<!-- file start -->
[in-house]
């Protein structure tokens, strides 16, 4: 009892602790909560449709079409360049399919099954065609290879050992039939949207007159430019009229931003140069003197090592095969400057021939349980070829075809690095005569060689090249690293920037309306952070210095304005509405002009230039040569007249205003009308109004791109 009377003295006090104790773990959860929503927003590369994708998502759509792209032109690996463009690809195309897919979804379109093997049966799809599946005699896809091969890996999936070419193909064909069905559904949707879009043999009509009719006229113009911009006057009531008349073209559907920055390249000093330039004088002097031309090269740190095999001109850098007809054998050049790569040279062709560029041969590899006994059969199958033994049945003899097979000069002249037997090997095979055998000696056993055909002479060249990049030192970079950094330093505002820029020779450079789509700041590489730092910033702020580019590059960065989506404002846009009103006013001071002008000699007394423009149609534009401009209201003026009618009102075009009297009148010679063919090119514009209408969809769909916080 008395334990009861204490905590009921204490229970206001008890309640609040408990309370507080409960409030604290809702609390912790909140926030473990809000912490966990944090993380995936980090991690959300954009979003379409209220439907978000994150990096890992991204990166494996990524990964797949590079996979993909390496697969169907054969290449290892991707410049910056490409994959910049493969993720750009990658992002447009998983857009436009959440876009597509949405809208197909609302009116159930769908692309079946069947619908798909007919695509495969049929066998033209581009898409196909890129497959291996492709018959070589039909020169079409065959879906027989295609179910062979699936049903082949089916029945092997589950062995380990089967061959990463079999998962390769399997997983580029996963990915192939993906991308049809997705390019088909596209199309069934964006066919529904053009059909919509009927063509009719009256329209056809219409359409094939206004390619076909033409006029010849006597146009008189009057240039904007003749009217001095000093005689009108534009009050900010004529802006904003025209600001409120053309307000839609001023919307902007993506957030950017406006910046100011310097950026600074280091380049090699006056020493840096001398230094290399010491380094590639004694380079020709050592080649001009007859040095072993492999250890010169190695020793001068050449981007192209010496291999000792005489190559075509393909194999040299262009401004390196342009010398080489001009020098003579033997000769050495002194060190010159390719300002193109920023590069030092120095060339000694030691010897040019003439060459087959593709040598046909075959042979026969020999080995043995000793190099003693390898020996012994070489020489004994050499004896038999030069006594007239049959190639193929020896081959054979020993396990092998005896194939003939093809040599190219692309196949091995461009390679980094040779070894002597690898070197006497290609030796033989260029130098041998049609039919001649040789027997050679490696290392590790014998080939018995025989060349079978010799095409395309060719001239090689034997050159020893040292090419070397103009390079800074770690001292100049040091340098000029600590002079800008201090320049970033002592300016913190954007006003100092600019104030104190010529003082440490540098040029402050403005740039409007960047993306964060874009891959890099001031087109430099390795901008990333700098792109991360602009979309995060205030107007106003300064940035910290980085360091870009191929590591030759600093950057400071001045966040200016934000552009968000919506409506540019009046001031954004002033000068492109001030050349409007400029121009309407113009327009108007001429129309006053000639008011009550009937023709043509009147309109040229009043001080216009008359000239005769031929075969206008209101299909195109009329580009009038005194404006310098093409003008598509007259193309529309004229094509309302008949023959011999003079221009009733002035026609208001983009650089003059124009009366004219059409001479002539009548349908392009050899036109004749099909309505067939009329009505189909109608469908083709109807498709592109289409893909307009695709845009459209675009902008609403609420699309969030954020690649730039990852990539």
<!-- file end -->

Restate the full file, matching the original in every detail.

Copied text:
[in-house]
């Protein structure tokens, strides 16, 4: 009892602790909560449709079409360049399919099954065609290879050992039939949207007159430019009229931003140069003197090592095969400057021939349980070829075809690095005569060689090249690293920037309306952070210095304005509405002009230039040569007249205003009308109004791109 009377003295006090104790773990959860929503927003590369994708998502759509792209032109690996463009690809195309897919979804379109093997049966799809599946005699896809091969890996999936070419193909064909069905559904949707879009043999009509009719006229113009911009006057009531008349073209559907920055390249000093330039004088002097031309090269740190095999001109850098007809054998050049790569040279062709560029041969590899006994059969199958033994049945003899097979000069002249037997090997095979055998000696056993055909002479060249990049030192970079950094330093505002820029020779450079789509700041590489730092910033702020580019590059960065989506404002846009009103006013001071002008000699007394423009149609534009401009209201003026009618009102075009009297009148010679063919090119514009209408969809769909916080 008395334990009861204490905590009921204490229970206001008890309640609040408990309370507080409960409030604290809702609390912790909140926030473990809000912490966990944090993380995936980090991690959300954009979003379409209220439907978000994150990096890992991204990166494996990524990964797949590079996979993909390496697969169907054969290449290892991707410049910056490409994959910049493969993720750009990658992002447009998983857009436009959440876009597509949405809208197909609302009116159930769908692309079946069947619908798909007919695509495969049929066998033209581009898409196909890129497959291996492709018959070589039909020169079409065959879906027989295609179910062979699936049903082949089916029945092997589950062995380990089967061959990463079999998962390769399997997983580029996963990915192939993906991308049809997705390019088909596209199309069934964006066919529904053009059909919509009927063509009719009256329209056809219409359409094939206004390619076909033409006029010849006597146009008189009057240039904007003749009217001095000093005689009108534009009050900010004529802006904003025209600001409120053309307000839609001023919307902007993506957030950017406006910046100011310097950026600074280091380049090699006056020493840096001398230094290399010491380094590639004694380079020709050592080649001009007859040095072993492999250890010169190695020793001068050449981007192209010496291999000792005489190559075509393909194999040299262009401004390196342009010398080489001009020098003579033997000769050495002194060190010159390719300002193109920023590069030092120095060339000694030691010897040019003439060459087959593709040598046909075959042979026969020999080995043995000793190099003693390898020996012994070489020489004994050499004896038999030069006594007239049959190639193929020896081959054979020993396990092998005896194939003939093809040599190219692309196949091995461009390679980094040779070894002597690898070197006497290609030796033989260029130098041998049609039919001649040789027997050679490696290392590790014998080939018995025989060349079978010799095409395309060719001239090689034997050159020893040292090419070397103009390079800074770690001292100049040091340098000029600590002079800008201090320049970033002592300016913190954007006003100092600019104030104190010529003082440490540098040029402050403005740039409007960047993306964060874009891959890099001031087109430099390795901008990333700098792109991360602009979309995060205030107007106003300064940035910290980085360091870009191929590591030759600093950057400071001045966040200016934000552009968000919506409506540019009046001031954004002033000068492109001030050349409007400029121009309407113009327009108007001429129309006053000639008011009550009937023709043509009147309109040229009043001080216009008359000239005769031929075969206008209101299909195109009329580009009038005194404006310098093409003008598509007259193309529309004229094509309302008949023959011999003079221009009733002035026609208001983009650089003059124009009366004219059409001479002539009548349908392009050899036109004749099909309505067939009329009505189909109608469908083709109807498709592109289409893909307009695709845009459209675009902008609403609420699309969030954020690649730039990852990539």